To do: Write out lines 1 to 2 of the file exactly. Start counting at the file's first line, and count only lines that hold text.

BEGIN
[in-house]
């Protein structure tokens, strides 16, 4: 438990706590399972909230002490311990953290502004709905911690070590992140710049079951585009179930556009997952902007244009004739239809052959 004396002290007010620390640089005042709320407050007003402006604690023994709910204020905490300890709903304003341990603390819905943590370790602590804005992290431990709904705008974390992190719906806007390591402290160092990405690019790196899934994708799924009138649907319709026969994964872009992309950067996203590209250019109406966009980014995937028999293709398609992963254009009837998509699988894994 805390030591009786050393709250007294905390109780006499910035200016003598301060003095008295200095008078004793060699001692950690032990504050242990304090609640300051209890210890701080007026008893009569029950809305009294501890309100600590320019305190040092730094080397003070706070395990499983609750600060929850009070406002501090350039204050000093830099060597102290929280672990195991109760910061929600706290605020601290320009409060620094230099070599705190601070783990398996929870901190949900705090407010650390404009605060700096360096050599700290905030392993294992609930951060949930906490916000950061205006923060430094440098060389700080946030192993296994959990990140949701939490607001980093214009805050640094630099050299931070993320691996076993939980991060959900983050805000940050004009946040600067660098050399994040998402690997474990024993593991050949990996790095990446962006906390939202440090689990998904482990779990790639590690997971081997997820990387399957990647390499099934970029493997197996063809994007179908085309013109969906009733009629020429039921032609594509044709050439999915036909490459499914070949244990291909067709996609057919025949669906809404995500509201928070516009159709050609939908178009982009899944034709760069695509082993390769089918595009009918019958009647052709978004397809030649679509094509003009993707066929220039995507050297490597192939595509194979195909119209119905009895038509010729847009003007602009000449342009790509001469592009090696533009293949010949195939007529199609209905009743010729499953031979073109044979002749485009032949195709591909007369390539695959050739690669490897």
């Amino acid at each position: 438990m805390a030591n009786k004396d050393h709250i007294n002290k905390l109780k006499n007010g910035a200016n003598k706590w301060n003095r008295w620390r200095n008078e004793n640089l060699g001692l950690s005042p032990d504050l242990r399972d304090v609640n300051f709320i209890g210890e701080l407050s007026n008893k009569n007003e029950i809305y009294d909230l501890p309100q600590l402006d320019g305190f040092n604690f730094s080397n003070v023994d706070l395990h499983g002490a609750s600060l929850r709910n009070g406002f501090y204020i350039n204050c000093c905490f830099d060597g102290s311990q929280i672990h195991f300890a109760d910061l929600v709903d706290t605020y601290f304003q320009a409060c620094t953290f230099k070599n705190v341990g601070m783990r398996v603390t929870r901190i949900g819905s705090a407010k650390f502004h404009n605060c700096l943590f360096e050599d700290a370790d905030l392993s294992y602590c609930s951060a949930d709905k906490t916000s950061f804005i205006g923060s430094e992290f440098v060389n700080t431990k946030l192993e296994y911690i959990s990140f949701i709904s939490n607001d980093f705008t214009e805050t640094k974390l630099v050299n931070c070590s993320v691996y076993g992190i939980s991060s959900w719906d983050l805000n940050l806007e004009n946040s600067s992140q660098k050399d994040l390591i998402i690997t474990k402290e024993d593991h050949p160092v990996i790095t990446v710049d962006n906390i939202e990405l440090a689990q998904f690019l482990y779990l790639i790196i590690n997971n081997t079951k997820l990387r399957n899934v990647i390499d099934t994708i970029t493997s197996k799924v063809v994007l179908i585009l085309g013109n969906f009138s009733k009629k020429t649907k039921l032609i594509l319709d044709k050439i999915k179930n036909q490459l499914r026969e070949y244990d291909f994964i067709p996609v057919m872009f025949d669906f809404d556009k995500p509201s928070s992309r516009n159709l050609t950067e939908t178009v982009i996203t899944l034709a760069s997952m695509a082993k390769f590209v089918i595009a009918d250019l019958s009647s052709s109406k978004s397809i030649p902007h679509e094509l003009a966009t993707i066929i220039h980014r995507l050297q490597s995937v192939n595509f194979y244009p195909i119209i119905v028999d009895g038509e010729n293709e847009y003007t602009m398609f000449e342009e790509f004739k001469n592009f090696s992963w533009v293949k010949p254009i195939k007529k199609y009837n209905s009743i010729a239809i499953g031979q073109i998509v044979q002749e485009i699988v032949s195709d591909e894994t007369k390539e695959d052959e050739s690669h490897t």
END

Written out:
[in-house]
């Protein structure tokens, strides 16, 4: 438990706590399972909230002490311990953290502004709905911690070590992140710049079951585009179930556009997952902007244009004739239809052959 004396002290007010620390640089005042709320407050007003402006604690023994709910204020905490300890709903304003341990603390819905943590370790602590804005992290431990709904705008974390992190719906806007390591402290160092990405690019790196899934994708799924009138649907319709026969994964872009992309950067996203590209250019109406966009980014995937028999293709398609992963254009009837998509699988894994 805390030591009786050393709250007294905390109780006499910035200016003598301060003095008295200095008078004793060699001692950690032990504050242990304090609640300051209890210890701080007026008893009569029950809305009294501890309100600590320019305190040092730094080397003070706070395990499983609750600060929850009070406002501090350039204050000093830099060597102290929280672990195991109760910061929600706290605020601290320009409060620094230099070599705190601070783990398996929870901190949900705090407010650390404009605060700096360096050599700290905030392993294992609930951060949930906490916000950061205006923060430094440098060389700080946030192993296994959990990140949701939490607001980093214009805050640094630099050299931070993320691996076993939980991060959900983050805000940050004009946040600067660098050399994040998402690997474990024993593991050949990996790095990446962006906390939202440090689990998904482990779990790639590690997971081997997820990387399957990647390499099934970029493997197996063809994007179908085309013109969906009733009629020429039921032609594509044709050439999915036909490459499914070949244990291909067709996609057919025949669906809404995500509201928070516009159709050609939908178009982009899944034709760069695509082993390769089918595009009918019958009647052709978004397809030649679509094509003009993707066929220039995507050297490597192939595509194979195909119209119905009895038509010729847009003007602009000449342009790509001469592009090696533009293949010949195939007529199609209905009743010729499953031979073109044979002749485009032949195709591909007369390539695959050739690669490897």